Every month I get hundreds of promos and emails from photographers who have this business nailed down tight. It used to be really easy to spot the bad photographers with their lame promos and weak portfolios filled with blah subjects horribly lit in god-awful locations. Now, I get slick vibrant promos, leather bound portfolios brimming with beautiful prints, websites loaded with perfectly lit photographs of interesting looking people (celebrities even) in fascinating locations. On top of that; the pleasant and personal follow-up phone calls, thank-you cards, Christmas cards, prompt returning of emails and phone calls and a smart peppy studio manager on call 24/7 to handle any request.
Problem is, I can’t recall a single one of them, they all look the same to me. Perfectly executed photographs that make me want to take a nap.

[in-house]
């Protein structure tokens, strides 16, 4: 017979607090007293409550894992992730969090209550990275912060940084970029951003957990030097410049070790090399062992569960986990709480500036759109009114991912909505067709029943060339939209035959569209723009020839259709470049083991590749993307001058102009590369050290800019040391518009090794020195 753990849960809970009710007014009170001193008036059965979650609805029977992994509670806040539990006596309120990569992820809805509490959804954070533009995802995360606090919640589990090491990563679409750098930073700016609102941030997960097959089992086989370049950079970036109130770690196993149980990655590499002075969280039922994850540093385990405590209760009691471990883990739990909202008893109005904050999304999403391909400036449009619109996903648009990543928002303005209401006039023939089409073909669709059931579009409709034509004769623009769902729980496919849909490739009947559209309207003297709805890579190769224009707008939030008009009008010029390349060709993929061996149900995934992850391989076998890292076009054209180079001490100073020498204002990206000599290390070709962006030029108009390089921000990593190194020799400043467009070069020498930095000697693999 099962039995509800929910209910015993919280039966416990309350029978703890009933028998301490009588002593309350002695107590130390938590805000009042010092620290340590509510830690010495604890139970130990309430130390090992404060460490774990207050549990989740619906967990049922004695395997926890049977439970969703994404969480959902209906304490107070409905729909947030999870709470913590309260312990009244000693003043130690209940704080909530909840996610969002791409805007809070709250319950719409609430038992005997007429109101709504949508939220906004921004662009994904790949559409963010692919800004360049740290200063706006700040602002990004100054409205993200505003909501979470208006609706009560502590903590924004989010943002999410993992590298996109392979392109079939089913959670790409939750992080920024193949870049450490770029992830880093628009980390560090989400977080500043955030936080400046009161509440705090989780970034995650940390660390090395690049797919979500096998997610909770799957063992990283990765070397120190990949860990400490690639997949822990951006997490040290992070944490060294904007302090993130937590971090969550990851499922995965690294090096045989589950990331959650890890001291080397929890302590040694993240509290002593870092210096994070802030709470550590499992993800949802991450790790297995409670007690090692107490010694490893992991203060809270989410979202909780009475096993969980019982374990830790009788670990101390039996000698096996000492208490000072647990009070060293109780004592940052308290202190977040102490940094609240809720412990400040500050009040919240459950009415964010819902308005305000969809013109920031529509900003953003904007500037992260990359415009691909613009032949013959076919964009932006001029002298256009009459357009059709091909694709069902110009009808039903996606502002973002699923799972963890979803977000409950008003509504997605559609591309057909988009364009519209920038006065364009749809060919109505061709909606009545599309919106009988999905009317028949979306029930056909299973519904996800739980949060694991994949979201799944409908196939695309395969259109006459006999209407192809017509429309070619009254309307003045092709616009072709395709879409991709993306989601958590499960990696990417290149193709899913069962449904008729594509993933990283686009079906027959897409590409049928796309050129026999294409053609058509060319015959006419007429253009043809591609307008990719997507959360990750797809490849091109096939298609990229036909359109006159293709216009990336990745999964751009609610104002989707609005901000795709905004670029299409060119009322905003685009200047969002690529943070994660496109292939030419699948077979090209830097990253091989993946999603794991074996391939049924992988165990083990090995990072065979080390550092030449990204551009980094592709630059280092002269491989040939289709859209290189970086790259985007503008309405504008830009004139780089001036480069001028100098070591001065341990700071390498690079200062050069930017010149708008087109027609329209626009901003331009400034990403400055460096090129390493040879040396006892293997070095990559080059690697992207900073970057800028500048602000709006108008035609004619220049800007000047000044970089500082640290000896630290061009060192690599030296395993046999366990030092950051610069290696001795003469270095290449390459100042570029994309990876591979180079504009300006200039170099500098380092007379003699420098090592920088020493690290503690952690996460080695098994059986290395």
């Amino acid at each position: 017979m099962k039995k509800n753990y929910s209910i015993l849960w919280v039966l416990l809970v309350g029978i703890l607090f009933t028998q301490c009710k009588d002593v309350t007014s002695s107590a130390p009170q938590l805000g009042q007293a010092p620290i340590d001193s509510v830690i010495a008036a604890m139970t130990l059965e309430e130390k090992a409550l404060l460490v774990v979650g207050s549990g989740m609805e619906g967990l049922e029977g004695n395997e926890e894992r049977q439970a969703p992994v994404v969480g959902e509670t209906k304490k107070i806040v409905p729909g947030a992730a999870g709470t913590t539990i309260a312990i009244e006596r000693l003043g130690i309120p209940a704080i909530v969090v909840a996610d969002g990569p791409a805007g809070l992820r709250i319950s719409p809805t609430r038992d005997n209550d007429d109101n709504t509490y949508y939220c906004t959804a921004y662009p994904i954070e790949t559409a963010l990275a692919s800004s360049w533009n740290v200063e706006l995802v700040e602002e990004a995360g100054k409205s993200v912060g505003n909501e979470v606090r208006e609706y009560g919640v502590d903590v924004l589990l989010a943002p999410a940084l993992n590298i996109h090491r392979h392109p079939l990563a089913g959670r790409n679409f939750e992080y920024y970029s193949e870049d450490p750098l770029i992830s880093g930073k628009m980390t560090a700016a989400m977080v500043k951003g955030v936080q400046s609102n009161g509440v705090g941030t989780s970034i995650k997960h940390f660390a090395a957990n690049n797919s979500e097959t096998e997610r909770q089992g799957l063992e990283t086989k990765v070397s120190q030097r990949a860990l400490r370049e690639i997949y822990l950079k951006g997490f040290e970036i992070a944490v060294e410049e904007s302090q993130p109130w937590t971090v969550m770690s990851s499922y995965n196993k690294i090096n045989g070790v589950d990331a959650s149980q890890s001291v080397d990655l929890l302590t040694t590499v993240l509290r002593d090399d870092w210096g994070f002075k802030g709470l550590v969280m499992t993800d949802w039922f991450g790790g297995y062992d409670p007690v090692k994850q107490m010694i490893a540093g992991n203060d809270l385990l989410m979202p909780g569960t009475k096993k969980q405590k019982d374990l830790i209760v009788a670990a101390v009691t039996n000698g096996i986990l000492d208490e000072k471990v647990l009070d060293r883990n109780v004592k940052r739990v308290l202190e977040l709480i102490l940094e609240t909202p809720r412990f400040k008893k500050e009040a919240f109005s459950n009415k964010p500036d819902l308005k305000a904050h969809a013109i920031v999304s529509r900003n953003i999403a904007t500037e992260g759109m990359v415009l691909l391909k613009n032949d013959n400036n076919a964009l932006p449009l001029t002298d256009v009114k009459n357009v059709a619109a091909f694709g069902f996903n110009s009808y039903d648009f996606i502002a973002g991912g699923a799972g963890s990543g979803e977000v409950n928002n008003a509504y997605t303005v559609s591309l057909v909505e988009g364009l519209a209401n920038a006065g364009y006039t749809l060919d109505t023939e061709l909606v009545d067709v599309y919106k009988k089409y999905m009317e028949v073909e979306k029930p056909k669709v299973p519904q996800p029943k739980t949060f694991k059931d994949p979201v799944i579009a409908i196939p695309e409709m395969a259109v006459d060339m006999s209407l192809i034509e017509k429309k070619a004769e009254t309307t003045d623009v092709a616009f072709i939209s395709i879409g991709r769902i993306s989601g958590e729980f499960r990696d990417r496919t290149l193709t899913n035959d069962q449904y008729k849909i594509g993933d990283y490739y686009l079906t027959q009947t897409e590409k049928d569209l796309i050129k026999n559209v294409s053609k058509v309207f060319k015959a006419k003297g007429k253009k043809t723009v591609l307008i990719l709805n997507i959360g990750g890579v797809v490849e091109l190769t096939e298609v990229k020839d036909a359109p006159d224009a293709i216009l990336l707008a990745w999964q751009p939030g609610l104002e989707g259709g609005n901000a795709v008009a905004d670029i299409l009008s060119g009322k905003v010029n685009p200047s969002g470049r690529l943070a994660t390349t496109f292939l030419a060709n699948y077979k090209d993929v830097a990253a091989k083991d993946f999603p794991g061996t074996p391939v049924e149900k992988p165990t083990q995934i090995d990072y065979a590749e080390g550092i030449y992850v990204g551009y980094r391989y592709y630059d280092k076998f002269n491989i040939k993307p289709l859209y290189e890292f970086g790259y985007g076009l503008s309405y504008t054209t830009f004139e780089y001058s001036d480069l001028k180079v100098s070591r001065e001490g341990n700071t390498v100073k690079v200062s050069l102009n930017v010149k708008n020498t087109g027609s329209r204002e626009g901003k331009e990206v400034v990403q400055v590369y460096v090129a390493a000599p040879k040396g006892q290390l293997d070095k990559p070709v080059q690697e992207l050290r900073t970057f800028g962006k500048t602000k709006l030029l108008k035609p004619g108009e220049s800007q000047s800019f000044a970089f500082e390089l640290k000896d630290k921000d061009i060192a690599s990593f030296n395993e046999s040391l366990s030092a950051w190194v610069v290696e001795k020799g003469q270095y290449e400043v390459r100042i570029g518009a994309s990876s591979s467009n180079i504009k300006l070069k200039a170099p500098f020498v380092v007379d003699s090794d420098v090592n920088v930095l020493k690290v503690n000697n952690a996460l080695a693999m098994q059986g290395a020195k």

In the digital age where taking a picture requires very little effort and all the professional secrets are laid bare any advantage photographers had from marketing and execution is now evaporating before us.
Professionalism will get you far in this business and even quite profitable but talent always trumps everything. You’re either born with it or you work very hard for many years to develop it. There will never be a shortcut.
I still call the photographer who dropped a memory card off a cliff (only half the shoot) and the one who sent me receipts from Russia stuffed in an envelope with no explanation (it’s very difficult to tell a dinner receipt from a midnight massage) and the one who doesn’t have a website (to busy shooting conflict) and the one who doesn’t return my calls for weeks on end (don’t think he likes me or my magazine much) because when I send them out on assignment they bring back images I could never have imagined.
Sometimes photographers take an “I could have done that” attitude when it comes to talent in this industry, but honestly, you can’t.